“After decades of distinguished service to his country, experience handling medical needs in several natural disasters, leading many federal medical teams, serving at United Nations summits, and treating hundreds of patients who have relied on him for years, a dedicated rural physician in Tennessee is about to lose his job. The reason? According to his new employer, he doesn’t have the “right” kind of board certification. …” READ MORE HERE: https://www.linkedin.com/pulse/mega-hospitals-telling-our-best-doctors-take-hike-meet-jake-novakREAD MORE ›
Blog post written by Torie S. Sepah, MD, board certified by the American Board of Psychiatry and Neurology. READ HERE: https://www.kevinmd.com/blog/2020/06/how-moc-is-contributing-to-the-demise-of-physicians.htmlREAD MORE ›
“The study titled, The American Board of Medical Specialties: Certification and the Need for Antitrust Enforcement, conducted over 8 months, supported by over 85 documents and numerous references, demonstrates the negative impact the monopoly of the ABMS has had on the U.S. healthcare system.” READ ARTICLE: https://www.globenewswire.com/news-release/2020/05/05/2027672/0/en/Healthcare-Costs-Patient-Access-to-Care-Threatened-by-Physician-Certification-Monopoly.htmlREAD MORE ›
“A group of physician leaders around the country launched a new advocacy group Tuesday with the aim to organize doctors around their top concerns. With mounting concerns about safety and the financial security of physicians during COVID-19, organizers say the new group, called United Physicians, will take advantage of virtual platforms to pull together a large number around the issues they most care about. They called it a “new kind of democratic physician association” that will better represent the interests of physicians compared to traditional medical societies.” READ ARTICLE: https://www.fiercehealthcare.com/hospitals-health-systems/more-ppe-better-testing-new-group-aims-organize-physicians-around-topREAD MORE ›
“A new advocacy organization is launching today to give “every physician” a voice in decisions that affect their professional lives. But this group doesn’t intend to use the top-down approach to decision making seen in many medical societies. Paul Teirstein, MD, chief of cardiology for Scripps Clinic in La Jolla, California, and founder of the new organization United Physicians, told Medscape Medical News it is a nonprofit group that will operate through online participation. He said the intention is to use online voting and discussions among physicians across specialties to advocate for more and better legislation on pressing issues for their profession and, as noted on the group’s website, “protect the physician-patient relationship.” READ MORE HERE: https://www.medscape.com/viewarticle/929554#vp_1READ MORE ›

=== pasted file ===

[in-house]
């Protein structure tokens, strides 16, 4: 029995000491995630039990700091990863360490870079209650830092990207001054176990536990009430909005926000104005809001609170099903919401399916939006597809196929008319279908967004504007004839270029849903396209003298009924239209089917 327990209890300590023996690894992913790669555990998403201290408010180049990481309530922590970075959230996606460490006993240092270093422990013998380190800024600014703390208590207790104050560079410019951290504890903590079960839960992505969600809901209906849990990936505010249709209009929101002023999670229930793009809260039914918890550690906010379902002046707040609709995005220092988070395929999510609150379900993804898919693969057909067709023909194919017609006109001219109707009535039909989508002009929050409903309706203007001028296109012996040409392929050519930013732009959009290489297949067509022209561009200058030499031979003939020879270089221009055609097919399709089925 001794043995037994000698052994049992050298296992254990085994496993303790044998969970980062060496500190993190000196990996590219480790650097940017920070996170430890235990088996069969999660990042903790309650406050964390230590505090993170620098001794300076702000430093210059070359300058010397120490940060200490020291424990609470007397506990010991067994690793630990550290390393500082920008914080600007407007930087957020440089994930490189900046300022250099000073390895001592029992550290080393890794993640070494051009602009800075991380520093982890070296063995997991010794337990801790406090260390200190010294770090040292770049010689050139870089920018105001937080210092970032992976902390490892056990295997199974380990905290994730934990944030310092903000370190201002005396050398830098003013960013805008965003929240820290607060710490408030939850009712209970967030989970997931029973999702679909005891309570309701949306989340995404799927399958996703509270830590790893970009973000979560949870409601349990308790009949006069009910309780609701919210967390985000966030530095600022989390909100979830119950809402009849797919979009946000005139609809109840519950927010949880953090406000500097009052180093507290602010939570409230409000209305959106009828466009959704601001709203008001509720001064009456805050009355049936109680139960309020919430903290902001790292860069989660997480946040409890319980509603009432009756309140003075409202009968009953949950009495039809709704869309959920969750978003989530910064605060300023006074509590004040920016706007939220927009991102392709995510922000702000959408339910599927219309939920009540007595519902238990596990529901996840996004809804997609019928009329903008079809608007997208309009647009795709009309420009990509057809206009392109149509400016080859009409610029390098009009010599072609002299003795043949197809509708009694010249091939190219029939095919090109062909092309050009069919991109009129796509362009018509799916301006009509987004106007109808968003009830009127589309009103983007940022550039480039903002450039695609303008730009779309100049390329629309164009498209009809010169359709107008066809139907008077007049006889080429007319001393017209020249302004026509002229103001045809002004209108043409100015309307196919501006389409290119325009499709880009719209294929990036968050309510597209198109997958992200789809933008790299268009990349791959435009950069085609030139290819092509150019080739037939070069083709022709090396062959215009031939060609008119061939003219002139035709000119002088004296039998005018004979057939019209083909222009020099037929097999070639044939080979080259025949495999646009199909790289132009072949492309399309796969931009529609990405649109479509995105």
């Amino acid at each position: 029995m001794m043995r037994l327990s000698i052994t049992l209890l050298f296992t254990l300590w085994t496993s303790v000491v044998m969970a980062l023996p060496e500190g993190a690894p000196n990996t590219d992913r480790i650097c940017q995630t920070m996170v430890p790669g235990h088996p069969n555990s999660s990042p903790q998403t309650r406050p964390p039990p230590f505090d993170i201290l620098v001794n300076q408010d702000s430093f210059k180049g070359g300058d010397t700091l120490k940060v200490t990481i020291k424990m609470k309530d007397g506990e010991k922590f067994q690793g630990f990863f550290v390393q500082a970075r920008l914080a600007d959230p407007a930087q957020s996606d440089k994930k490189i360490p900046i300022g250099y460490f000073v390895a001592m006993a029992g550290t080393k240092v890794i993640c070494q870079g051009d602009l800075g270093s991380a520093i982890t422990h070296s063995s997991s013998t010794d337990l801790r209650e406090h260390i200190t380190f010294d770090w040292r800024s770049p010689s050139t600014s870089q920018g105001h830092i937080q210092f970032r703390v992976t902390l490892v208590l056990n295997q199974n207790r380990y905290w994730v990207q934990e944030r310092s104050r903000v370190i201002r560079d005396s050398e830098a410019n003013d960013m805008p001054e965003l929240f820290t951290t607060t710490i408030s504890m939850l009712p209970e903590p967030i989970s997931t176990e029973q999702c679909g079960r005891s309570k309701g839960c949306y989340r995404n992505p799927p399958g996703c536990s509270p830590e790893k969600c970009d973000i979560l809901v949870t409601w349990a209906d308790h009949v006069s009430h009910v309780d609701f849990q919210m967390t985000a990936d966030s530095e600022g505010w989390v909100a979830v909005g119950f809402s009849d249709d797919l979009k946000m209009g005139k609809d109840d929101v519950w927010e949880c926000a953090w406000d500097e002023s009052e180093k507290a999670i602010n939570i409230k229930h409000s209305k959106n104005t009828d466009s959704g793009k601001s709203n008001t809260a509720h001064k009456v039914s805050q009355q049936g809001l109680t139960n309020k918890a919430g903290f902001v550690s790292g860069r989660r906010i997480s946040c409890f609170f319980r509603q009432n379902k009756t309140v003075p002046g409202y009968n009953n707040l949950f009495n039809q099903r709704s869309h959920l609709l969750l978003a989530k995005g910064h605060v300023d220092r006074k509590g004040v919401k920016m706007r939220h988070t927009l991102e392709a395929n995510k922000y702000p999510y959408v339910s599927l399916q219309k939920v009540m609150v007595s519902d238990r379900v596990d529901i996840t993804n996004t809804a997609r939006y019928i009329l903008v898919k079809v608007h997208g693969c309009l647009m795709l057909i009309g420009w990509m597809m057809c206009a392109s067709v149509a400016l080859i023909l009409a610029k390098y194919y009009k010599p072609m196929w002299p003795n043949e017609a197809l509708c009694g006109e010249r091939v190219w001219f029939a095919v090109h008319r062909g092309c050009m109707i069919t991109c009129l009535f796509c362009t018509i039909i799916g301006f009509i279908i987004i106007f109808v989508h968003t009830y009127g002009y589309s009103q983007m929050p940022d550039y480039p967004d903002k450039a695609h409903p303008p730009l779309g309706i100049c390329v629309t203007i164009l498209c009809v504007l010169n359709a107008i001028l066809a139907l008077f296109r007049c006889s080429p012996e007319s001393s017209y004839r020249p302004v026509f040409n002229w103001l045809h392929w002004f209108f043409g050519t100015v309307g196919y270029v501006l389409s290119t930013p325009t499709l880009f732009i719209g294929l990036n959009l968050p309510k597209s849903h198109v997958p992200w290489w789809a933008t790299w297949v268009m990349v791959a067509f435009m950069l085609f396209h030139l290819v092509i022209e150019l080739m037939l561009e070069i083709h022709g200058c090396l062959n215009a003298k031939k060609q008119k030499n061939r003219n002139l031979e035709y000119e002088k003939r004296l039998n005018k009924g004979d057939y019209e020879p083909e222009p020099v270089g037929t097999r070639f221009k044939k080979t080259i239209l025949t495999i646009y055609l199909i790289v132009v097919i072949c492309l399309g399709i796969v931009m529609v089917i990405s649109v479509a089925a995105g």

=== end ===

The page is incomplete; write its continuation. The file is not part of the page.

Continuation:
“At the American College of Radiology’s 2019 meeting last May, speaker after speaker stepped up to the open microphone in the ballroom of a Washington, D.C., hotel to vent their displeasure with the American Board of Radiology (ABR) and its maintenance of certification (MOC) program.” “The process isn’t inexpensive for participants. At the per-radiologist level, the single sorest point of contention on costs may be the fees assessed residents and fellows—many of whom are already beset by student debt and low salaries.” “And all of that stands atop radiologists’ increasing awareness of ABR’s considerable wealth. The revenues ABR generates through exam fees helped the organization grow its end-of-year total board assets to $51.1 million, according to the board’s IRS Form 990 for the fiscal year ending March 31, 2017. That was up from $49.5 million in 2016 and $45.7 million in 2015.” Read full article here: https://www.radiologybusiness.com/topics/practice-management/board-certification-brouhaha-rads-cry-foul-over-abrs-ways-and-means…READ MORE ›